What we found was that 14% more “big tasks” were taking place on Fridays after we moved our meetings to other days. Taken together, the data seems to suggest that our Focus Fridays are achieving their objective: more work getting done, in larger chunks, more frequently.
None of these numbers are revolutionary, but spread across an entire organization, they’re a meaningful step in the right direction.
Do employees feel less stress on meeting-free days?
This isn’t just about the quantity and quality of work, but the quality of the work experience. Stress is even harder to quantify than productivity, and I can assure you that none of us here are trained psychologists. To understand the impact of Focus Fridays on our team’s work experience, we simply asked them what they thought of the change:
Taylor Caldron, Director of Technical Services: The parts of my job I enjoy the most are the ones that require creative problem solving. And as someone who’s fairly introverted, I just don’t have the energy for it on meeting-packed days. So I definitely prefer the meeting-free Fridays.
David Oltean, SEO Manager: Juggling work for multiple clients can be tricky as a marketing consultant, even without factoring in meetings and client communications. It’s really refreshing to have one day every week where we can dig deep on SEO projects and focus entirely on strategizing and providing results for our clients.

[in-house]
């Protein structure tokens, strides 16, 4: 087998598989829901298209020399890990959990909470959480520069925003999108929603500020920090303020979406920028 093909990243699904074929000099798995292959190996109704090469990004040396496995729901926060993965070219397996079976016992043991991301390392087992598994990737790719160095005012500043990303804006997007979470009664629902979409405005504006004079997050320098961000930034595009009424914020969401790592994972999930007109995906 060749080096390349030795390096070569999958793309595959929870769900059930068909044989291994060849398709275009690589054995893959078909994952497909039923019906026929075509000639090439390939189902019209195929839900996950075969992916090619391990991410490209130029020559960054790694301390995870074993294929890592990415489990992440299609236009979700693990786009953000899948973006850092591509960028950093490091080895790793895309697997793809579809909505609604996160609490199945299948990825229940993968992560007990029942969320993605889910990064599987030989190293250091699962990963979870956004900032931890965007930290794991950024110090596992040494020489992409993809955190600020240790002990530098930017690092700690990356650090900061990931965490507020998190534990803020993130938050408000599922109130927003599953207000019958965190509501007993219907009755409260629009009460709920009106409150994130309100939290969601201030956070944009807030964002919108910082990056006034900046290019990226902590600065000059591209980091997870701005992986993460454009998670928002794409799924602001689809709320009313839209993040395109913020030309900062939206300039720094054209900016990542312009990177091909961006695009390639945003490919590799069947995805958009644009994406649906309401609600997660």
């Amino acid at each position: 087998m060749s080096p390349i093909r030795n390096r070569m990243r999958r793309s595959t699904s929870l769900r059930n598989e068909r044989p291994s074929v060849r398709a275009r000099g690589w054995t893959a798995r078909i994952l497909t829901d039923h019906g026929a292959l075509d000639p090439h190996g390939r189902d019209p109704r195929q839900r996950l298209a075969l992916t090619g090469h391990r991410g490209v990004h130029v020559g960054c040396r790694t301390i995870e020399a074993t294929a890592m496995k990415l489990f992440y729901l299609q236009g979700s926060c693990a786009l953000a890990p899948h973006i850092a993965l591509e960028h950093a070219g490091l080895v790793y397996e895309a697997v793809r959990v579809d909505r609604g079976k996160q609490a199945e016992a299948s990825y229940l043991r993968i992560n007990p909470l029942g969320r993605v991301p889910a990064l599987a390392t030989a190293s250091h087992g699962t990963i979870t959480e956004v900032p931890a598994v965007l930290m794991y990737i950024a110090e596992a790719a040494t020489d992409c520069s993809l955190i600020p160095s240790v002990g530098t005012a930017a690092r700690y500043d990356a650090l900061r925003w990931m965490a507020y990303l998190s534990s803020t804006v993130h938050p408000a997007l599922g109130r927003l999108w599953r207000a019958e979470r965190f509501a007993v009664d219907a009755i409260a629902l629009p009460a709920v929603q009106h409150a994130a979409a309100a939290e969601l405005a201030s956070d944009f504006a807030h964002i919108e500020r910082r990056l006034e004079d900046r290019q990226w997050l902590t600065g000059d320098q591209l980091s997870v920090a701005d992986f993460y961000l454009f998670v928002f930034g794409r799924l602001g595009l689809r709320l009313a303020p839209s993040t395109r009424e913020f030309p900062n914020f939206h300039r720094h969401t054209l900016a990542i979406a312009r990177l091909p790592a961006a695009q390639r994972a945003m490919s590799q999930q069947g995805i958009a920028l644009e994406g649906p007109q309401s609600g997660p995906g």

Kristin Coleman, Project Manager: Though Focus Fridays have made scheduling client meetings a bit more challenging with only four days a week to work with, I feel it’s been a positive change. It’s reassuring to know I’ve got Friday in my back pocket for those projects or tasks that I wasn’t able to make time for or were interrupted by meetings during the week.
Celeste Hill, Digital Marketing Strategist: Focus Fridays have helped me prioritize my week, leaving bigger projects to Friday and smaller tasks throughout the week. It also alleviates some stress. Knowing there is a day I won’t have meetings, I can be more flexible with my time.
Are meeting-free days right for your organization?
Whether meeting-free days are a good fit for your team or not will depend on a few things. If your team’s success is measured by the quality of a product – be it code, content, strategy, or anything creative in nature – you should absolutely give it a shot. But if the success of your team is solely dependent on client interaction (like many sales organizations), meeting-free days might not make sense for you. Most teams are somewhere in the middle, and it may make sense to designate meeting-free days for some roles but not others.
It’s also worth keeping in mind that meeting-free days aren’t the only solution for meeting glut. It may make sense to examine your recurring meetings and see if any of them can be shortened or even cancelled. But for us, the consolidation of meetings to just Monday through Thursday made a significant difference to productivity and morale without us actually cancelling anything.
Have you tried setting aside a day with no meetings? Did it work? We’d love to hear from you, so don’t hesitate to reach out with your additional thoughts or questions. And if you’d like to hear more about how we’re experimenting with productivity at Climb, make sure to subscribe to our email list below.